My mom didn't just talk to me. Didn't just warn me to be aware of my surroundings and careful of who I trusted and how much I drank. She talked to my brother too. She talked about how its a man's responsibility to be sure that the woman he has sex with is able to consent. If she's really, really drunk, he should say no. Because it could come back to bite him later. Even if it seems like she's consenting. She's in no position to consent.

Why aren't the colleges having these discussions with men?

I can imagine if this were any other kind of crime, we wouldn't be focused on the victims. We'd be focused on how to stop it by stopping the people committing the crime.

What if this had been a very different news story? A story where Barry got up and told how he'd had sex with my friend and thought it was ok because she was drunk but who cares, right? Because his big brother at his fraternity had said it was no big deal and he's older and done it a hundred times so why make such a deal about it?

And maybe that would spark another boy talking about how he'd been acused because this girl one time didn't want to but he convinced her. And then some other guy might pipe in about how that happened to his sister and she got pregnant and it ruined her soccer scholarship or whatever. Or there might be a professor there to guide the discussion and say what men really should do in these situations. Try and explain what is and isn't ok. Call them out, let them know where the moral compass needle points.

But that's too radical for a college campus, right? Maybe we should stick to our 1/5 success rate of blaming the victims and telling girls what to do to keep themselves safe and then verbally lashing them when what they do doesn't work. But 1/5 doesn't seem like a very high success rate. I slipped through, barely. But some others didn't. And I'm not really in the habit of leaving my girls behind.


Lucy said...

I think young men should be talked to but unfortunately I do believe that rape is about something else other than sex, so in all honesty a rapist needs serious therapy. Therefore, talking to women is not necessarily blaming the victim it is more empowering women and giving them tools in order to not be a target for a rapist. Rapist look for the perfect victim to satisfy their need and if women have the tools then they can avoid being the target. At least that is my thinking.
But, I do believe that young men should get the boundary speech, it just prepares them better for life too.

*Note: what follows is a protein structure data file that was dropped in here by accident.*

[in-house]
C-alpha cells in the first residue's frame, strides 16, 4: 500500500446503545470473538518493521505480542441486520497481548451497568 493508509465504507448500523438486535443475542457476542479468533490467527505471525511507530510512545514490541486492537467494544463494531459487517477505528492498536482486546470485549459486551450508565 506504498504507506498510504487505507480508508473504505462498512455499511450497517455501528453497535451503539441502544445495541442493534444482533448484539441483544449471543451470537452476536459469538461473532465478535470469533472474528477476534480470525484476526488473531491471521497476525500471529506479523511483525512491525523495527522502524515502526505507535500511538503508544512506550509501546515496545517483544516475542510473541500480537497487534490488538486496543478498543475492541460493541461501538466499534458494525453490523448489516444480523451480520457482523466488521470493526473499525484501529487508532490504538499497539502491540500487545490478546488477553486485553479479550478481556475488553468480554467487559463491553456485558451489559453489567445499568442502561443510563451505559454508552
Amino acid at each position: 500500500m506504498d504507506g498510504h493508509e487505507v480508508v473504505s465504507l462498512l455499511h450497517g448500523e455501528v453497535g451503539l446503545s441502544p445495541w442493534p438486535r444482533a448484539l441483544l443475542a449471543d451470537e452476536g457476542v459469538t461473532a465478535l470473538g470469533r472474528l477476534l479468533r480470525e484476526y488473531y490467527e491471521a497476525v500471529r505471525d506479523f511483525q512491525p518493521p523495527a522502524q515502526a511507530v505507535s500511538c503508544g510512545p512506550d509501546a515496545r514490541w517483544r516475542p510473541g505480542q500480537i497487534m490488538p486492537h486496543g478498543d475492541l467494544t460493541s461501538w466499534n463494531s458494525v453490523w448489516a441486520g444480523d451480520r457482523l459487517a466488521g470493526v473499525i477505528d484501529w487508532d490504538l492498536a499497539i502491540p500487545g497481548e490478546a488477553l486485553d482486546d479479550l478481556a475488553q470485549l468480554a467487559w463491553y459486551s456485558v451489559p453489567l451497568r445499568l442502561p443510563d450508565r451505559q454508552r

Kristina said...

Maybe there is something inherently and seriously wrong with all rapists. On the other hand, society has an influence. If we suggest that rape is women's fault, men think they are justified in raping, and the fact that so many do it makes it seem more like a societal problem than an individual problem. If even women believe that other women deserve to be raped, then how can we expect men not to?

Matthew said...

I check your page hoping for some light hearted friday quotes and read something far more powerful. I remember these things well and mom's advice has proved invaluably useful. I did have to use it once. I could have slept with a really amazing, but drunk girl with a boyfriend. I have never regretted saying no to her. I think you might have told me about the study about child molesters being able to identify their best potential victims by photos alone. I bet the same holds true for rapists. I agree with Lucy that there needs to be more done to give women the tools to not be targets.

Silly Swedish Skier Says So said...

I reread my post and realize that it makes it sound like I'm saying don't tell women what to do to protect themselves. That's not what I mean. I've learned all kinds of useful tidbits about how to avoid becoming a victim: about how wearing a ponytail can make you a target, about putting your keys in your hand in a way that allows you to immediately use them as a weapon, about not running the same route at the same time every day. And I use these tips. In college, I didn't drink much the first term because I wasn't sure who I was drinking with. Were these girls who would forget and leave me to walk home alone? Were these men who would trap me in some room? I was very careful. But I also know I was lucky.

I think Matthew's comment highlights the usefulness of talking to men as well as women. But yes, I do think we need to talk to women. Both to tell them how to try to protect themselves and to tell them how to support each other.

ruthlittle said...

There are colleges that talk about this with their students, male and female. I go to a small liberal arts college on the west coast, and during orientation freshman year, there are several lectures dealing with consent and sexuality, as well as discussion groups (one for men and one for women) to talk about how rape can be prevented on campus.

I'm afraid I don't have the data to tell you whether or not it is successful, but it certainly seems like a step forward.